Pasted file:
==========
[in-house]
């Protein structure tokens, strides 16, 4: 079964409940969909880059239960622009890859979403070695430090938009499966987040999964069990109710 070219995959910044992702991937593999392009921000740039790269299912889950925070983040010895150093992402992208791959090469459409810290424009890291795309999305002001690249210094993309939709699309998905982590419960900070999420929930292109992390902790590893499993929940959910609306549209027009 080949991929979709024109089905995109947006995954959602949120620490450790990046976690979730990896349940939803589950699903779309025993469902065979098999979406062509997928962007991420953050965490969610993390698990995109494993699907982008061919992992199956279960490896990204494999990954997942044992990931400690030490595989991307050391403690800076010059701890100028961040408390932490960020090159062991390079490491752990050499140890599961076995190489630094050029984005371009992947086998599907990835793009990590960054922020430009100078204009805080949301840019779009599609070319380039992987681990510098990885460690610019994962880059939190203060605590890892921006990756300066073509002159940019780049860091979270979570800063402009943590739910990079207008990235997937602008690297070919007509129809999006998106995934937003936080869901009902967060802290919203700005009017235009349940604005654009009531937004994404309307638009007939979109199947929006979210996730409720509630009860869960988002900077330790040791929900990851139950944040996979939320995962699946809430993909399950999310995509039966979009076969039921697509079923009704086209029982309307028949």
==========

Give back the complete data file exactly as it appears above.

[in-house]
């Protein structure tokens, strides 16, 4: 079964409940969909880059239960622009890859979403070695430090938009499966987040999964069990109710 070219995959910044992702991937593999392009921000740039790269299912889950925070983040010895150093992402992208791959090469459409810290424009890291795309999305002001690249210094993309939709699309998905982590419960900070999420929930292109992390902790590893499993929940959910609306549209027009 080949991929979709024109089905995109947006995954959602949120620490450790990046976690979730990896349940939803589950699903779309025993469902065979098999979406062509997928962007991420953050965490969610993390698990995109494993699907982008061919992992199956279960490896990204494999990954997942044992990931400690030490595989991307050391403690800076010059701890100028961040408390932490960020090159062991390079490491752990050499140890599961076995190489630094050029984005371009992947086998599907990835793009990590960054922020430009100078204009805080949301840019779009599609070319380039992987681990510098990885460690610019994962880059939190203060605590890892921006990756300066073509002159940019780049860091979270979570800063402009943590739910990079207008990235997937602008690297070919007509129809999006998106995934937003936080869901009902967060802290919203700005009017235009349940604005654009009531937004994404309307638009007939979109199947929006979210996730409720509630009860869960988002900077330790040791929900990851139950944040996979939320995962699946809430993909399950999310995509039966979009076969039921697509079923009704086209029982309307028949």